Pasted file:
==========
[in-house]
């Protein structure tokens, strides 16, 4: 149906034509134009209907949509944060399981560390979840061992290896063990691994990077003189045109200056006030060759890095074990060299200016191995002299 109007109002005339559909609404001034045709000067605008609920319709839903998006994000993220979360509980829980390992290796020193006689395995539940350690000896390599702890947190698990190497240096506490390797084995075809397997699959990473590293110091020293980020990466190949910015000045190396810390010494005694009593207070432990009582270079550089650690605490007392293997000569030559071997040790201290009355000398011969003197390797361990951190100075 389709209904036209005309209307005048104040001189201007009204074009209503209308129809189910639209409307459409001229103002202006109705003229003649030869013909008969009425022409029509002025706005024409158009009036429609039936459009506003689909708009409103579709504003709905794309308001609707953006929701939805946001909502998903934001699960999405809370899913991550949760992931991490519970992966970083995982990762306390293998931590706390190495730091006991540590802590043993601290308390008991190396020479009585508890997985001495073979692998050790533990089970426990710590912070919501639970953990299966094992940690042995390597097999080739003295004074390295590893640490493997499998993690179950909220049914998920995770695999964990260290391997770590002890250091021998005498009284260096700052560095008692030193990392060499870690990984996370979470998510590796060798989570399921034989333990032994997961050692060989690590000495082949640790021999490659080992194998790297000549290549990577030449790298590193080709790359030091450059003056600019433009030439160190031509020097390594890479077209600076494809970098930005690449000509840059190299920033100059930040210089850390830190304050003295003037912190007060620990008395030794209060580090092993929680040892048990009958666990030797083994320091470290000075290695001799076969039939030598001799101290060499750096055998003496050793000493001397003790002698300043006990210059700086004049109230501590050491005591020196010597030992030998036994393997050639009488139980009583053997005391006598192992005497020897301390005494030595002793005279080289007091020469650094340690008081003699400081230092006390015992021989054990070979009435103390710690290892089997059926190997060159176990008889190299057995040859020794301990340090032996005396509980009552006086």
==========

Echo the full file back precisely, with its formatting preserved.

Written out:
[in-house]
């Protein structure tokens, strides 16, 4: 149906034509134009209907949509944060399981560390979840061992290896063990691994990077003189045109200056006030060759890095074990060299200016191995002299 109007109002005339559909609404001034045709000067605008609920319709839903998006994000993220979360509980829980390992290796020193006689395995539940350690000896390599702890947190698990190497240096506490390797084995075809397997699959990473590293110091020293980020990466190949910015000045190396810390010494005694009593207070432990009582270079550089650690605490007392293997000569030559071997040790201290009355000398011969003197390797361990951190100075 389709209904036209005309209307005048104040001189201007009204074009209503209308129809189910639209409307459409001229103002202006109705003229003649030869013909008969009425022409029509002025706005024409158009009036429609039936459009506003689909708009409103579709504003709905794309308001609707953006929701939805946001909502998903934001699960999405809370899913991550949760992931991490519970992966970083995982990762306390293998931590706390190495730091006991540590802590043993601290308390008991190396020479009585508890997985001495073979692998050790533990089970426990710590912070919501639970953990299966094992940690042995390597097999080739003295004074390295590893640490493997499998993690179950909220049914998920995770695999964990260290391997770590002890250091021998005498009284260096700052560095008692030193990392060499870690990984996370979470998510590796060798989570399921034989333990032994997961050692060989690590000495082949640790021999490659080992194998790297000549290549990577030449790298590193080709790359030091450059003056600019433009030439160190031509020097390594890479077209600076494809970098930005690449000509840059190299920033100059930040210089850390830190304050003295003037912190007060620990008395030794209060580090092993929680040892048990009958666990030797083994320091470290000075290695001799076969039939030598001799101290060499750096055998003496050793000493001397003790002698300043006990210059700086004049109230501590050491005591020196010597030992030998036994393997050639009488139980009583053997005391006598192992005497020897301390005494030595002793005279080289007091020469650094340690008081003699400081230092006390015992021989054990070979009435103390710690290892089997059926190997060159176990008889190299057995040859020794301990340090032996005396509980009552006086």